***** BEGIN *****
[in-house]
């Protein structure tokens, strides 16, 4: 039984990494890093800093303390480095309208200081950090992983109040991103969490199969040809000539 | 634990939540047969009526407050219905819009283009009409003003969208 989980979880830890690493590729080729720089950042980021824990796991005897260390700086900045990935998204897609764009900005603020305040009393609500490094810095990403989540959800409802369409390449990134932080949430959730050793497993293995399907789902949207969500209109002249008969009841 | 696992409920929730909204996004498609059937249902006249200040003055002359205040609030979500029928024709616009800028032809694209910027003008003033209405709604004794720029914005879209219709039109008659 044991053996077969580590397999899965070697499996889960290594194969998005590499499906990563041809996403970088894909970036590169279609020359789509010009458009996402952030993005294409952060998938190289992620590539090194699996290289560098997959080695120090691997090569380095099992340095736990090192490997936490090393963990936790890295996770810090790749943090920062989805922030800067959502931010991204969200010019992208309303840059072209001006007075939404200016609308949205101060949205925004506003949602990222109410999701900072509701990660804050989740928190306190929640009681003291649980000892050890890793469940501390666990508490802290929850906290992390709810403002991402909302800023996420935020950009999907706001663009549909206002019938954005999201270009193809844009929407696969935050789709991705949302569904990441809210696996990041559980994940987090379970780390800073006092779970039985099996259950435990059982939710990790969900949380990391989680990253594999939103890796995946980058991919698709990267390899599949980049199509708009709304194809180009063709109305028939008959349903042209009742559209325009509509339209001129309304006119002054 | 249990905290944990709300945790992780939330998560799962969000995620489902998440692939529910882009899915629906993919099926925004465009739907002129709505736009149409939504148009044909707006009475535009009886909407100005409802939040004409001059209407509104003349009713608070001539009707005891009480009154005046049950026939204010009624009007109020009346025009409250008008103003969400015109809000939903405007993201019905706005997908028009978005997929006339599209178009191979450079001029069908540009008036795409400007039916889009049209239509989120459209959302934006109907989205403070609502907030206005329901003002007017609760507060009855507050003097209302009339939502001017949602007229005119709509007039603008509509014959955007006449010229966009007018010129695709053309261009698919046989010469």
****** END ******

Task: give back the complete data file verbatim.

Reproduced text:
[in-house]
């Protein structure tokens, strides 16, 4: 039984990494890093800093303390480095309208200081950090992983109040991103969490199969040809000539 | 634990939540047969009526407050219905819009283009009409003003969208 989980979880830890690493590729080729720089950042980021824990796991005897260390700086900045990935998204897609764009900005603020305040009393609500490094810095990403989540959800409802369409390449990134932080949430959730050793497993293995399907789902949207969500209109002249008969009841 | 696992409920929730909204996004498609059937249902006249200040003055002359205040609030979500029928024709616009800028032809694209910027003008003033209405709604004794720029914005879209219709039109008659 044991053996077969580590397999899965070697499996889960290594194969998005590499499906990563041809996403970088894909970036590169279609020359789509010009458009996402952030993005294409952060998938190289992620590539090194699996290289560098997959080695120090691997090569380095099992340095736990090192490997936490090393963990936790890295996770810090790749943090920062989805922030800067959502931010991204969200010019992208309303840059072209001006007075939404200016609308949205101060949205925004506003949602990222109410999701900072509701990660804050989740928190306190929640009681003291649980000892050890890793469940501390666990508490802290929850906290992390709810403002991402909302800023996420935020950009999907706001663009549909206002019938954005999201270009193809844009929407696969935050789709991705949302569904990441809210696996990041559980994940987090379970780390800073006092779970039985099996259950435990059982939710990790969900949380990391989680990253594999939103890796995946980058991919698709990267390899599949980049199509708009709304194809180009063709109305028939008959349903042209009742559209325009509509339209001129309304006119002054 | 249990905290944990709300945790992780939330998560799962969000995620489902998440692939529910882009899915629906993919099926925004465009739907002129709505736009149409939504148009044909707006009475535009009886909407100005409802939040004409001059209407509104003349009713608070001539009707005891009480009154005046049950026939204010009624009007109020009346025009409250008008103003969400015109809000939903405007993201019905706005997908028009978005997929006339599209178009191979450079001029069908540009008036795409400007039916889009049209239509989120459209959302934006109907989205403070609502907030206005329901003002007017609760507060009855507050003097209302009339939502001017949602007229005119709509007039603008509509014959955007006449010229966009007018010129695709053309261009698919046989010469």